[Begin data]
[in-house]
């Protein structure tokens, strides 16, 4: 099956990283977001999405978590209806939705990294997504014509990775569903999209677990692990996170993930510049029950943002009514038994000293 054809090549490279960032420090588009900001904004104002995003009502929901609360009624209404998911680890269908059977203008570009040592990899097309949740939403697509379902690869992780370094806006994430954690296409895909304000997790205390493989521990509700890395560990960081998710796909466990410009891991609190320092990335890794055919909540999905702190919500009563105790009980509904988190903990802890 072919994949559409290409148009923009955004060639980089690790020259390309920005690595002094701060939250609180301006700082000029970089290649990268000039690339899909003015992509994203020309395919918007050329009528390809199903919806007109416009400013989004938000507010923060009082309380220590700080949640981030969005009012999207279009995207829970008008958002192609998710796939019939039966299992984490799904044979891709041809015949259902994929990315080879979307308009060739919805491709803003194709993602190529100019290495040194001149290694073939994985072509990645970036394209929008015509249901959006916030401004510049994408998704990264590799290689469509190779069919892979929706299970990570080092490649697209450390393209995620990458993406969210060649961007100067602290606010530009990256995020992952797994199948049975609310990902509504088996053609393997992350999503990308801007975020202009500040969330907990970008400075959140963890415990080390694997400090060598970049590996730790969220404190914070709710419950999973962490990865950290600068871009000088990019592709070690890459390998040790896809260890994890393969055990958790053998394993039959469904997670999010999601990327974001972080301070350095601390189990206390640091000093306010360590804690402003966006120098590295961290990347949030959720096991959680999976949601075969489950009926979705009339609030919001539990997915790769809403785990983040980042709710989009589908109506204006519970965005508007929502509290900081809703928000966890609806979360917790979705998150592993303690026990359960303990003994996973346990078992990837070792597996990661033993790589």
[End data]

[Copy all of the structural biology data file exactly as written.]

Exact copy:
[in-house]
């Protein structure tokens, strides 16, 4: 099956990283977001999405978590209806939705990294997504014509990775569903999209677990692990996170993930510049029950943002009514038994000293 054809090549490279960032420090588009900001904004104002995003009502929901609360009624209404998911680890269908059977203008570009040592990899097309949740939403697509379902690869992780370094806006994430954690296409895909304000997790205390493989521990509700890395560990960081998710796909466990410009891991609190320092990335890794055919909540999905702190919500009563105790009980509904988190903990802890 072919994949559409290409148009923009955004060639980089690790020259390309920005690595002094701060939250609180301006700082000029970089290649990268000039690339899909003015992509994203020309395919918007050329009528390809199903919806007109416009400013989004938000507010923060009082309380220590700080949640981030969005009012999207279009995207829970008008958002192609998710796939019939039966299992984490799904044979891709041809015949259902994929990315080879979307308009060739919805491709803003194709993602190529100019290495040194001149290694073939994985072509990645970036394209929008015509249901959006916030401004510049994408998704990264590799290689469509190779069919892979929706299970990570080092490649697209450390393209995620990458993406969210060649961007100067602290606010530009990256995020992952797994199948049975609310990902509504088996053609393997992350999503990308801007975020202009500040969330907990970008400075959140963890415990080390694997400090060598970049590996730790969220404190914070709710419950999973962490990865950290600068871009000088990019592709070690890459390998040790896809260890994890393969055990958790053998394993039959469904997670999010999601990327974001972080301070350095601390189990206390640091000093306010360590804690402003966006120098590295961290990347949030959720096991959680999976949601075969489950009926979705009339609030919001539990997915790769809403785990983040980042709710989009589908109506204006519970965005508007929502509290900081809703928000966890609806979360917790979705998150592993303690026990359960303990003994996973346990078992990837070792597996990661033993790589």